She was recently named valedictorian at Harrison College.
Now you can add 2014 scholarship winner to 18-year-old Ninon Forter-Chee-a-Tow’s list of accomplishments.
When the full list of 14 national scholarships and 22 exhibitions was released today by the Ministry of Education Science and Technology, Ninon and her two sisters were off island on a diplomatic mission with their mother, Catherine, who is Portugal’s Honorary Consul to Barbados.
However, Barbados TODAY managed to reach her by telephone and she said she was simply elated.
“I think for me the most important, is that I have made my family proud, I have made myself proud. I think it really symbolizes an achievement at the end of this chapter of my life which is secondary school and I think it has really given me a fresh new look at my education and where I want to go and I am really excited to start the university chapter of my life,” she said in a brief interview.
Her father, who is also a diplomat, reported that they were all “extremely happy” to hear the news.
While describing his daughter as a very hard-working and exceptional student, Don Chee-a-Tow pointed out that she was involved in a motor vehicle accident in the midst of her Caribbean Advanced Proficiency Examination (CAPE), which he was worried could have seriously hurt her academic chances.
“As a matter of fact, she wrote the last part of Unit 2 of the CAPE after having a woman run through a red light in Bridgetown, hit my car, the big SUV, and the airbags blew in her [Ninon’s] face.
“She didn’t even know what an airbag was before the accident,” her father said.
“I was worried that she would have thrown her scholarship chances because of the accident. It was right in the middle of the [exams], but really and truthfully, when you look back at her CXCs, she got everything at Grade one and distinction too, with all As in the sub-sections, so she was really poised to do it. But I was really worried that she would be thrown because she has really done it against all odds,” he added.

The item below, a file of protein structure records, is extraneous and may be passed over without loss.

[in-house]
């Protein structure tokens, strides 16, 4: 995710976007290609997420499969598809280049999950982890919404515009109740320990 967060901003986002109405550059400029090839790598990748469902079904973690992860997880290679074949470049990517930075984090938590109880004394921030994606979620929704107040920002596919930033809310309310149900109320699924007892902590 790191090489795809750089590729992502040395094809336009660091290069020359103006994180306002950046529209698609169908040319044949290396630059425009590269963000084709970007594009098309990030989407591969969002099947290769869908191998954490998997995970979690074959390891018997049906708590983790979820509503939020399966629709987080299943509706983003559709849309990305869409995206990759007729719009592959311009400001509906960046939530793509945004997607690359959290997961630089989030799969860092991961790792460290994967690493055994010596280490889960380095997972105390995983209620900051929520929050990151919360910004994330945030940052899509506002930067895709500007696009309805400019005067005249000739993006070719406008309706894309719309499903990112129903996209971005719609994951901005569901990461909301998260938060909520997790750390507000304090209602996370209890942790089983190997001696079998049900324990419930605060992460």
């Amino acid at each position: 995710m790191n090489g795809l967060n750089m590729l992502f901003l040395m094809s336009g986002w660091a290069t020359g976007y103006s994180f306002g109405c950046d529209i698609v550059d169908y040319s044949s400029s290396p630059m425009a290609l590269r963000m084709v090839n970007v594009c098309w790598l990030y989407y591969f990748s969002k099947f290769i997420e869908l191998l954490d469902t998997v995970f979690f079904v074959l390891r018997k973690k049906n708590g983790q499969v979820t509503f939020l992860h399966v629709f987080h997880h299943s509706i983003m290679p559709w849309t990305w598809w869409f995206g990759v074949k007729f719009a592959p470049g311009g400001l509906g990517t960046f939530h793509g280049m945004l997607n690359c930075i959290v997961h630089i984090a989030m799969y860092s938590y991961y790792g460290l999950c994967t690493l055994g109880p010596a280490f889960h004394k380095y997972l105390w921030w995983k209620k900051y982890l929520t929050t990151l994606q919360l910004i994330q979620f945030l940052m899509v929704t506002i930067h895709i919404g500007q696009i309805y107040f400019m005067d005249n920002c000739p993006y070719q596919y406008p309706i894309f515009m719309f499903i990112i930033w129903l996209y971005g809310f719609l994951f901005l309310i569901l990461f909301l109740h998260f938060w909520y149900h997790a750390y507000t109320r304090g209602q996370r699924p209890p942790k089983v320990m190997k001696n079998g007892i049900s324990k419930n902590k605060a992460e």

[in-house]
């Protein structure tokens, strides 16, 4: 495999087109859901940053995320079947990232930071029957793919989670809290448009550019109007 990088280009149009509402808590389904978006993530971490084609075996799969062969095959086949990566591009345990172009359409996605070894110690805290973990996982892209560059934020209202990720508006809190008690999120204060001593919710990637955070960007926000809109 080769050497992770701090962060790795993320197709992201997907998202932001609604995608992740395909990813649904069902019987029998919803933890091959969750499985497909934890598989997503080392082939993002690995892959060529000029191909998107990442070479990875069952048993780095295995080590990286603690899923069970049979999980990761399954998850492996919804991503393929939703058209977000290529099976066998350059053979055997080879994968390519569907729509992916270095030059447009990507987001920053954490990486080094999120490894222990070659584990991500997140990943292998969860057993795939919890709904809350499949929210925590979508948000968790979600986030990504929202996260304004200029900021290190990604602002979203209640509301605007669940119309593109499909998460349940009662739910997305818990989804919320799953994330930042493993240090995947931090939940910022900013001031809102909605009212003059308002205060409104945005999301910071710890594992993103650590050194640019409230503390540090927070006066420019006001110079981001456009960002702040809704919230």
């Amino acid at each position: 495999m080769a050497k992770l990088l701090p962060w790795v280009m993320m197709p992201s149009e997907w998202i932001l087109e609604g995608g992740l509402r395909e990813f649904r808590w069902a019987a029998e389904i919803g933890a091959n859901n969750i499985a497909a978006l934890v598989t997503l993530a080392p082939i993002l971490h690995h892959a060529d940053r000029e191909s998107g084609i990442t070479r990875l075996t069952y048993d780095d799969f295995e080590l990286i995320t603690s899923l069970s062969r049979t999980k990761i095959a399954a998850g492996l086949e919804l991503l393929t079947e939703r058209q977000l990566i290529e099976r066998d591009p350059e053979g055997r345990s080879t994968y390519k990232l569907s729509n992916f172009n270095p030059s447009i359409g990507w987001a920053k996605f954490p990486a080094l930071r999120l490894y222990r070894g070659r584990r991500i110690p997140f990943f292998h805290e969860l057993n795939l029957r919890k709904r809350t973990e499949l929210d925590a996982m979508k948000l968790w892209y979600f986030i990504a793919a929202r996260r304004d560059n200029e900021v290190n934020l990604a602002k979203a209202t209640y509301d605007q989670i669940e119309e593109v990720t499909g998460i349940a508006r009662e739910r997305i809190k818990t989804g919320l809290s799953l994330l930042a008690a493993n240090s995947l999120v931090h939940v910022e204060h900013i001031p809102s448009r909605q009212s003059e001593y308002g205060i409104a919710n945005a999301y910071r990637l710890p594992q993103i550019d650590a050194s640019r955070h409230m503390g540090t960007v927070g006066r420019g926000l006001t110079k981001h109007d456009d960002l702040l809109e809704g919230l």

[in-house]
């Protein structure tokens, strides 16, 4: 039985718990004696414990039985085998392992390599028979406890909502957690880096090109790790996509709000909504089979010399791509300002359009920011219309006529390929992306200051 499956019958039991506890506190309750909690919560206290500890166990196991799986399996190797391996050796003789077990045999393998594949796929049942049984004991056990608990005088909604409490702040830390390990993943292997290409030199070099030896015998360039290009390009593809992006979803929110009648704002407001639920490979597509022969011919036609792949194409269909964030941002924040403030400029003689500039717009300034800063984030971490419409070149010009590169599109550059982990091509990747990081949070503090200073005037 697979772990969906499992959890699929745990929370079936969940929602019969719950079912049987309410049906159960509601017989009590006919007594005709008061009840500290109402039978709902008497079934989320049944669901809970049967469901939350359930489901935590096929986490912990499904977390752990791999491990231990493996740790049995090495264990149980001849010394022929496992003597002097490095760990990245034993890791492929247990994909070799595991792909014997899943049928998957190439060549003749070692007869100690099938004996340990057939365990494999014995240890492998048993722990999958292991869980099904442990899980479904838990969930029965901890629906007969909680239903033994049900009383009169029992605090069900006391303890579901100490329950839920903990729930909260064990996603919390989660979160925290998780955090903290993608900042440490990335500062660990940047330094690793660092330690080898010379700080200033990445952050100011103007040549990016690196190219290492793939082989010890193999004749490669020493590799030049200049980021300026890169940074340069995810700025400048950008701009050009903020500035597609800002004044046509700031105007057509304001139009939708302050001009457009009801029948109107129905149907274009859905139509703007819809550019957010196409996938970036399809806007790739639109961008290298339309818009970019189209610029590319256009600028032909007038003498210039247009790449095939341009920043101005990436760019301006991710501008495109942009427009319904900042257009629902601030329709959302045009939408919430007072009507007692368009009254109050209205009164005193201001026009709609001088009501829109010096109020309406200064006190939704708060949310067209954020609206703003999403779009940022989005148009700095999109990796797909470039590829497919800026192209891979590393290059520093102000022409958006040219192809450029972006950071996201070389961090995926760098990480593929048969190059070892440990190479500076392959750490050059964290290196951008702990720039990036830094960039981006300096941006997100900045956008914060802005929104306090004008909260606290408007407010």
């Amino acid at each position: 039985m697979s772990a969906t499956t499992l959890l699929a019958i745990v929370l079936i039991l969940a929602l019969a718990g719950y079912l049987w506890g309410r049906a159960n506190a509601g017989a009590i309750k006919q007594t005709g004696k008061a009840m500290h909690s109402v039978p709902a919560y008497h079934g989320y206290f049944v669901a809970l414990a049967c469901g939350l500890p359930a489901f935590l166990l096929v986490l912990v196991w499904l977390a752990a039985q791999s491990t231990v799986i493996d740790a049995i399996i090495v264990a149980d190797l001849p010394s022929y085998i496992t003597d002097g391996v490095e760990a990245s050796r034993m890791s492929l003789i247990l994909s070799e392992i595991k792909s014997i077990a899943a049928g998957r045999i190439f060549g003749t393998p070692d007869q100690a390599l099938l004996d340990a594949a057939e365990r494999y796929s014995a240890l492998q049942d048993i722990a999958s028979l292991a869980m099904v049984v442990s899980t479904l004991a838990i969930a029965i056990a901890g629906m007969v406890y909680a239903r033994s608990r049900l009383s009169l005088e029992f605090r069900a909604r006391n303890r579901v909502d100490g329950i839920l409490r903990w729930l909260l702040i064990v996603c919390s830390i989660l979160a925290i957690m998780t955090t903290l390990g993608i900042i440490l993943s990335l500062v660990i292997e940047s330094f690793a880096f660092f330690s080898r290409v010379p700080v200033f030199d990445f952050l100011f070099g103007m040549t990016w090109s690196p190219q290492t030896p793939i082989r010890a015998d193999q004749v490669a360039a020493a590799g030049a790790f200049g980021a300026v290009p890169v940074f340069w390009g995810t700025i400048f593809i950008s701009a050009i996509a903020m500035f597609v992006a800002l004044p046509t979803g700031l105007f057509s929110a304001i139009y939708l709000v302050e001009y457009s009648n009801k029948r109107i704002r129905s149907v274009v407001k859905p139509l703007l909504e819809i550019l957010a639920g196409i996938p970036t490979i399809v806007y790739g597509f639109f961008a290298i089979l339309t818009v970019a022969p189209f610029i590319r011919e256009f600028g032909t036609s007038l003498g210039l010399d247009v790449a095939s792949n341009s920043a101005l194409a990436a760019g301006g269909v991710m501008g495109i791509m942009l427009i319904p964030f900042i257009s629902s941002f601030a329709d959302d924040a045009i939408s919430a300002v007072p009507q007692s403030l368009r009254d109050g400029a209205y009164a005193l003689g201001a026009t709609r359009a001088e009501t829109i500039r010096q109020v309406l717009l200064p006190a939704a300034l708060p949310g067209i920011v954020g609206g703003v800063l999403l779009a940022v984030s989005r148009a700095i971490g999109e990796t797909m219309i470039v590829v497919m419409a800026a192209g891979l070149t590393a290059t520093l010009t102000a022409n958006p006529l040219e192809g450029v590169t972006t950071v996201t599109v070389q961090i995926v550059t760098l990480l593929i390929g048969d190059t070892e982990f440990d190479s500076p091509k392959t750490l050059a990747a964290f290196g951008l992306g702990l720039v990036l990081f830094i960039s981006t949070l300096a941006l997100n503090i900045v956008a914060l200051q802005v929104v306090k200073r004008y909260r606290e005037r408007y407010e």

The former airline pilot turned diplomat, who has two other daughters at Harrison College, said credit must be given to his wife, who he described as the real “task master” in the family.
However, he noted that, “I am more science and the wife is languages,” adding that Ninon, who he said was very gifted and extremely bright, had developed her own academic style through the years.
“The child just understands concepts in a way that I have never seen anyone do in Maths [and] when she sits down and speaks Biology at the table at night, it is incredible,” he said.
Unlike her father, Ninon is not a big talker, but she has wanted since age 12 to be either a cardiothoracic or neonatal surgeon and has steadily been working towards that goal.
“She goes and helps at the hospital all the time. She goes and observes surgeries,” he said, noting that the first time she said she wanted to go, he had warned her that she would either fall down or faint during the operation but he said the only report that Ninon had to make when she returned home was on the number of surgeries she had seen in the day.
“. . . so she knows what she wants,” her dad concluded.
He also reported that while she has received high SAT scores that could easily guarantee her a place in many a reputable learning institution in the United States, Ninon is expected to accept the offer she has already received of a place in the UWI medical programme at Cave Hill come September.
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